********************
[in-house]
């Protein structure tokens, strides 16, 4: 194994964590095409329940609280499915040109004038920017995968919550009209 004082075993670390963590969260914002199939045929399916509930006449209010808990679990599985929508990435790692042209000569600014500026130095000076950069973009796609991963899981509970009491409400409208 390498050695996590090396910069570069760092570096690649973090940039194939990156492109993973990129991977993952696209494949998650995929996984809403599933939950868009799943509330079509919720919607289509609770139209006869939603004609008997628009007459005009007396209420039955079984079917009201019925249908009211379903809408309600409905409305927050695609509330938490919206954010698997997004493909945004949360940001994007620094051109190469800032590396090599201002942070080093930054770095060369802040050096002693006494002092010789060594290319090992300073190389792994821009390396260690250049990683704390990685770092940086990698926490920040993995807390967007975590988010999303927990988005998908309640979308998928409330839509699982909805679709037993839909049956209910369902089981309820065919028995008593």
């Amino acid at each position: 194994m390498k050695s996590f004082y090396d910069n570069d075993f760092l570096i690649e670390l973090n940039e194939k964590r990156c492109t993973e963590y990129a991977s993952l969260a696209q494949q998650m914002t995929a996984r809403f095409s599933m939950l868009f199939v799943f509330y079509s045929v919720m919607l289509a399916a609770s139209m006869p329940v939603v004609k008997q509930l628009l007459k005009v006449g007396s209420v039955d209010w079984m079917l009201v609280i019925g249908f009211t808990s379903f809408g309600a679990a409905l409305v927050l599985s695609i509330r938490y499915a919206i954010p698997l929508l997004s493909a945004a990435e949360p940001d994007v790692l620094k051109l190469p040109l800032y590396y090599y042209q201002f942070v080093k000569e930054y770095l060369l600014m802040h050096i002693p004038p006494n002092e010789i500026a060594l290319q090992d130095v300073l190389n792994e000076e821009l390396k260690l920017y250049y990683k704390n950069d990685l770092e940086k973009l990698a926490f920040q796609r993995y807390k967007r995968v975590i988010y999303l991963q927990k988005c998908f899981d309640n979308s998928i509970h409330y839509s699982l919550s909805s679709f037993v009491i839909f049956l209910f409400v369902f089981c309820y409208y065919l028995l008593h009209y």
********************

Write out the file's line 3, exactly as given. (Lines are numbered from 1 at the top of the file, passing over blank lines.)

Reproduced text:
């Amino acid at each position: 194994m390498k050695s996590f004082y090396d910069n570069d075993f760092l570096i690649e670390l973090n940039e194939k964590r990156c492109t993973e963590y990129a991977s993952l969260a696209q494949q998650m914002t995929a996984r809403f095409s599933m939950l868009f199939v799943f509330y079509s045929v919720m919607l289509a399916a609770s139209m006869p329940v939603v004609k008997q509930l628009l007459k005009v006449g007396s209420v039955d209010w079984m079917l009201v609280i019925g249908f009211t808990s379903f809408g309600a679990a409905l409305v927050l599985s695609i509330r938490y499915a919206i954010p698997l929508l997004s493909a945004a990435e949360p940001d994007v790692l620094k051109l190469p040109l800032y590396y090599y042209q201002f942070v080093k000569e930054y770095l060369l600014m802040h050096i002693p004038p006494n002092e010789i500026a060594l290319q090992d130095v300073l190389n792994e000076e821009l390396k260690l920017y250049y990683k704390n950069d990685l770092e940086k973009l990698a926490f920040q796609r993995y807390k967007r995968v975590i988010y999303l991963q927990k988005c998908f899981d309640n979308s998928i509970h409330y839509s699982l919550s909805s679709f037993v009491i839909f049956l209910f409400v369902f089981c309820y409208y065919l028995l008593h009209y």